The only feature of the court’s judgment of interest related to the particular wording of the covenant against structural alterations; this was in terms which suggested that any cutting of the walls or messing with the radiators would be prohibited. The tenant had argued that this would prevent mere rewiring or upgrades to the heating system, and it couldn’t have been intended that other tenants could prevent those. Quite right, said the court, but that was because it wasn’t intended either that the landlord could prevent them. The absolute covenant had to be construed in the light of what was permitted with consent; if internal alterations were permitted with consent, that had to include necessary wall-cutting and radiator-changing. It’s true that preventing wall-cutting for rewiring purposes can’t have been meant to be caught, but the logic of the last part of this is less than inescapable, as indeed is the commercial reality. It is a common cause of problems in blocks of flats for one tenant to install new mixer taps and power radiators, which have the result of leaving other tenants regularly scalded by boiling water from their taps and/or unable to have a bath because there is no hot water. It’s not at all inconceivable that the parties meant exactly what they said – i.e. that the landlord was to maintain absolute control over the hot water/heating system in the building. Still, that didn’t affect the actual decision.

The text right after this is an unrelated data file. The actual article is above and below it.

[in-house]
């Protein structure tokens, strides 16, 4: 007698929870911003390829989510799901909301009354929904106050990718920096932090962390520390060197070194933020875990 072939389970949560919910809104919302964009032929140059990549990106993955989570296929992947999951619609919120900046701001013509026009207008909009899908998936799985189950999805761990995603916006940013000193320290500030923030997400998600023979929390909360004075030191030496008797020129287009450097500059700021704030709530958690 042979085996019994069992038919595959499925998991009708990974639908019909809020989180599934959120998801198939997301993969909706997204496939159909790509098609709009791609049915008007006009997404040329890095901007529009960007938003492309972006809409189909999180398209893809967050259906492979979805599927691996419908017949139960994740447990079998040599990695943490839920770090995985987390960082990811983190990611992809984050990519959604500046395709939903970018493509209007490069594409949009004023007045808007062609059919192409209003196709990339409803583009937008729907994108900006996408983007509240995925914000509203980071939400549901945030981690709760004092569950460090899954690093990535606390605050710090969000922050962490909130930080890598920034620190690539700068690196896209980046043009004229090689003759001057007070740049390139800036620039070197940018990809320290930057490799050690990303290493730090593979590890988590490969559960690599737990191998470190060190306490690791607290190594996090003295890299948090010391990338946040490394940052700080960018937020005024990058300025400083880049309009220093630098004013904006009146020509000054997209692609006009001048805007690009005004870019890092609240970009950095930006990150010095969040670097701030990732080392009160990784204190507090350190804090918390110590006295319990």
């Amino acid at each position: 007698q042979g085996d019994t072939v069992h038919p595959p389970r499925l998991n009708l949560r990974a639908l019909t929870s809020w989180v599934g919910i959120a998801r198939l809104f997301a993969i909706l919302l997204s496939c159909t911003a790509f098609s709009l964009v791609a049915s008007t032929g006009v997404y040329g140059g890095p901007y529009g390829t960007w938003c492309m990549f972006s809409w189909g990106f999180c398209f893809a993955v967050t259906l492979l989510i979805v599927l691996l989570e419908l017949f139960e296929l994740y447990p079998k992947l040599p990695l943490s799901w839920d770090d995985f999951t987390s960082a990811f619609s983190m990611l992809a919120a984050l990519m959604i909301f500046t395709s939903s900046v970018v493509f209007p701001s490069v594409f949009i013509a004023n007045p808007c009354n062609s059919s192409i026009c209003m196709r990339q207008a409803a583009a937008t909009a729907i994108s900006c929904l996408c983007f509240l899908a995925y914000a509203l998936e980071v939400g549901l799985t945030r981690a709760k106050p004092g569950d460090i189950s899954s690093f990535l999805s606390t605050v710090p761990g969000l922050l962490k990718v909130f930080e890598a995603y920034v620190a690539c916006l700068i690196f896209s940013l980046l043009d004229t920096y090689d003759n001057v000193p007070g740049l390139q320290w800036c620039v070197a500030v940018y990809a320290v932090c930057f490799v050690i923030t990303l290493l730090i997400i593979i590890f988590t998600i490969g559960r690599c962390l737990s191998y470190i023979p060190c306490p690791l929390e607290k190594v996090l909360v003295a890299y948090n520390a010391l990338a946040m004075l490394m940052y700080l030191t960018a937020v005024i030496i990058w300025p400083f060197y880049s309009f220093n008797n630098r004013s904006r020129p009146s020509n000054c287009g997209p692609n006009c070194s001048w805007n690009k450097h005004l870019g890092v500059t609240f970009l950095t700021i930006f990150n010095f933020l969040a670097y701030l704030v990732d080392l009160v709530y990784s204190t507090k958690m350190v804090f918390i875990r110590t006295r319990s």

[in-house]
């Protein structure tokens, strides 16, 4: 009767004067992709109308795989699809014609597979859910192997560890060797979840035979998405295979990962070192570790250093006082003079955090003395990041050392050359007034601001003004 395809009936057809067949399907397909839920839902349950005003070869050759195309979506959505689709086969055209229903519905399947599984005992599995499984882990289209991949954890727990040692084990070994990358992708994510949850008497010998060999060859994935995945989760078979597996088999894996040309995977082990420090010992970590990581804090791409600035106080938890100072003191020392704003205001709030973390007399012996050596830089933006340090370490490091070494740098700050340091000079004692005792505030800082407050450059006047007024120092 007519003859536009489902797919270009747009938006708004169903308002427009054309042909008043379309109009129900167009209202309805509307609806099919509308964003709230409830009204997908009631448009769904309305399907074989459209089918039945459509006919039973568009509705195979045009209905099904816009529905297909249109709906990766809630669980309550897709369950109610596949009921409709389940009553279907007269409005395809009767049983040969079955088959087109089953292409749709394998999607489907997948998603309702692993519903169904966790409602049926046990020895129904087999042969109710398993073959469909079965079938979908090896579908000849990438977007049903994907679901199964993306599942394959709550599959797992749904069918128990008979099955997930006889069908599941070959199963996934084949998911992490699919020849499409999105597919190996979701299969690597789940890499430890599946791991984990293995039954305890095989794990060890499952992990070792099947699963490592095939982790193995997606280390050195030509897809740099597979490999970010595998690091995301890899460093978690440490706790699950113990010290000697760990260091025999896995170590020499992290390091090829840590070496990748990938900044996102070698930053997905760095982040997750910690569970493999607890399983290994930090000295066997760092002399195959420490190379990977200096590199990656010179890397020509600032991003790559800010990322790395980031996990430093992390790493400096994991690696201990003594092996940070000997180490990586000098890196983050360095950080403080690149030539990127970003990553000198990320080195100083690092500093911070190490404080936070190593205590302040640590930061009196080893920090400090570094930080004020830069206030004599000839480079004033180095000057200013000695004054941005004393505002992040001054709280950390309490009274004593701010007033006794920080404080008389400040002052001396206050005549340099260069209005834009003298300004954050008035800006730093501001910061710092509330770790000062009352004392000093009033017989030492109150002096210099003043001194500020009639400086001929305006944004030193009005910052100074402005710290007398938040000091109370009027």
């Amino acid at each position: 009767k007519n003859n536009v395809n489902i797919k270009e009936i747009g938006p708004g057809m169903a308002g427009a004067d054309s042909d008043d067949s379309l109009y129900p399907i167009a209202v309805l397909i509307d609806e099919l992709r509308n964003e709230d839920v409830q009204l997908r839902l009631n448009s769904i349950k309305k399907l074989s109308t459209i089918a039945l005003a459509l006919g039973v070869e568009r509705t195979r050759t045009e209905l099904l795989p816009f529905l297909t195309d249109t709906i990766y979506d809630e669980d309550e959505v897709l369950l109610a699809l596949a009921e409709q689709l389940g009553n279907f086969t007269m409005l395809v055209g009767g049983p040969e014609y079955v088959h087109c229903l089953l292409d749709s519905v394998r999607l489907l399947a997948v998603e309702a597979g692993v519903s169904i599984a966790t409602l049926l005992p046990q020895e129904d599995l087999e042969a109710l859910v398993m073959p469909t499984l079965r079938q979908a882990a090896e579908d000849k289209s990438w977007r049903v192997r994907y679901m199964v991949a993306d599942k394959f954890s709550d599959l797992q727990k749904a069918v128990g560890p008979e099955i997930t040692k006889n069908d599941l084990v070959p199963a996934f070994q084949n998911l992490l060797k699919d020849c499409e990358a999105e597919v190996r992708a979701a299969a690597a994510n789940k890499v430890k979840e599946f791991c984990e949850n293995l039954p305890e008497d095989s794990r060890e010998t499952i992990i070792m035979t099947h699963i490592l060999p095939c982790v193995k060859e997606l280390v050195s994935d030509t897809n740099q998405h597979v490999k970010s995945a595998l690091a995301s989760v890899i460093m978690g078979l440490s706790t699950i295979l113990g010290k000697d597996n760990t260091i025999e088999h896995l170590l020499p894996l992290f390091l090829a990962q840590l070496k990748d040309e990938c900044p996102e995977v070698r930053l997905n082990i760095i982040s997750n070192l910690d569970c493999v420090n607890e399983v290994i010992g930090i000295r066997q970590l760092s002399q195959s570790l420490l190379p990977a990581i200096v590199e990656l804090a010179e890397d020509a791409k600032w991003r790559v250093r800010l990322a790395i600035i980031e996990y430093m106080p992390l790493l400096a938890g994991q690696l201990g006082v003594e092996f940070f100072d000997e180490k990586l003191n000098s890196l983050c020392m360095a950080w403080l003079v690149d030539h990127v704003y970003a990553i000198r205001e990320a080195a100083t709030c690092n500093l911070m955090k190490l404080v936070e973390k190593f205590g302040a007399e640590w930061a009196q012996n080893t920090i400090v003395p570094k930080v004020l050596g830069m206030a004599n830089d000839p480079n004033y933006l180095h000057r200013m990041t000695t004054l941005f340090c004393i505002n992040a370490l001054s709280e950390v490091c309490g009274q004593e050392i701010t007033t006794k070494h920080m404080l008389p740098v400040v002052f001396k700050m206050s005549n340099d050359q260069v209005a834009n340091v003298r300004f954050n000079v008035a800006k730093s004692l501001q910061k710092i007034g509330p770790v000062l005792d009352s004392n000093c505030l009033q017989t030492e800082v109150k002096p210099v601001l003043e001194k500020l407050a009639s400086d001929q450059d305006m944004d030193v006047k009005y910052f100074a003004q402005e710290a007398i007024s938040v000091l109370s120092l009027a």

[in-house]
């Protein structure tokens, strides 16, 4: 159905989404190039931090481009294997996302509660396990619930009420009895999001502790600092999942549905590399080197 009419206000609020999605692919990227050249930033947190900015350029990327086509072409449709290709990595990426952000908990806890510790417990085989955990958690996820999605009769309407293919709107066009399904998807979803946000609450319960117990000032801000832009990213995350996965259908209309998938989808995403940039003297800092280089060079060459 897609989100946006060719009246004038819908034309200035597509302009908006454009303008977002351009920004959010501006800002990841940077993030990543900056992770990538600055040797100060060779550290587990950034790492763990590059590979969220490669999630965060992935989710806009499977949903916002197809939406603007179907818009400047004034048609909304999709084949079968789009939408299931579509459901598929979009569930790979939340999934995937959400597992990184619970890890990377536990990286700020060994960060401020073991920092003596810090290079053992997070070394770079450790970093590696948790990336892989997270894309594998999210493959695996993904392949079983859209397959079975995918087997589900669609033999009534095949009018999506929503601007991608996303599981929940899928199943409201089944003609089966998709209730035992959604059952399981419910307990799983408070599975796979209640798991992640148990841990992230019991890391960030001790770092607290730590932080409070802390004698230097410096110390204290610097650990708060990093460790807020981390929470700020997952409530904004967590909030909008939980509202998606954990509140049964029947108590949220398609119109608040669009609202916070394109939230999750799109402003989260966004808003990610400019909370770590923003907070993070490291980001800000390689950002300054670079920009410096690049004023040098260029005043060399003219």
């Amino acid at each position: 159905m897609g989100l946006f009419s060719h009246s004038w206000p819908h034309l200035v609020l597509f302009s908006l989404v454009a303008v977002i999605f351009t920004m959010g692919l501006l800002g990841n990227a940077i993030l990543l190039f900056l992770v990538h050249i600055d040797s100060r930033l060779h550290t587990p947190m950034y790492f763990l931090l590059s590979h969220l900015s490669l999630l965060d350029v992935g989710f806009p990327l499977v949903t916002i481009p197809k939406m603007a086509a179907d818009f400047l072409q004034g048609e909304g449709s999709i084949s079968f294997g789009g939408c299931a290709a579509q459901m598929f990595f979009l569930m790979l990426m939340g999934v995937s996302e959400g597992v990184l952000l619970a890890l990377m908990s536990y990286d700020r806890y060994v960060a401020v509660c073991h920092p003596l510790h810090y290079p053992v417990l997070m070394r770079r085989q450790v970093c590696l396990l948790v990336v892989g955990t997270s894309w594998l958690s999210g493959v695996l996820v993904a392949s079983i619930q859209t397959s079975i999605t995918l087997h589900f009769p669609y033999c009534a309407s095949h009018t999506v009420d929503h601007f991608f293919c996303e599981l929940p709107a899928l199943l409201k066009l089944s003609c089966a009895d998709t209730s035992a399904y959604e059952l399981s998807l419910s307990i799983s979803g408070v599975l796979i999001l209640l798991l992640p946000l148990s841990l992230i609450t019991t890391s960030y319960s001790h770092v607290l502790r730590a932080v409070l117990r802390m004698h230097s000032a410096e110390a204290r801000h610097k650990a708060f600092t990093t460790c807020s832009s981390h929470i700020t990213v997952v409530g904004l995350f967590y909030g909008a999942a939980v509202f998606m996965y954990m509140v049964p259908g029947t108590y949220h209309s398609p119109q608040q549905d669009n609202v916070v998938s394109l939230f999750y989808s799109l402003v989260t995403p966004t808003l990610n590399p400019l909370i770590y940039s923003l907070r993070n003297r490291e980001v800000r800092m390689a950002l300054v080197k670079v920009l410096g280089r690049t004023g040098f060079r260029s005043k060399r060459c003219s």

It’s also worth mentioning that the case features another common misconception among management companies composed of the tenants of the building. Residents often feel that, having acquired the freehold, they are in charge of their own destinies and that anything which happens in the building can be decided by a simple majority. This, of course, is not true – the management company remains bound to individual tenants by the terms of the leases, and a majority no matter how large in favour of acting in breach of a landlord’s responsibilities under the leases will be of no avail if a single tenant wants to enforce the covenants in his own lease. We saw this same delusion at work in the case of Mr Chliaifchtein and his desire that there should at all times be a concierge available to accept deliveries from Mr Chliaifchtein’s fishmonger; even if the other residents unanimously thought a concierge was a waste of their money, the company they were now running had promised to provide one and provide one it was going to have to do.
Like most decisions trumpeted in their time as game-changers no doubt this one won’t change the game as much as all that. But certainly landlords are going to have to be considerably more careful in considering requests for consent.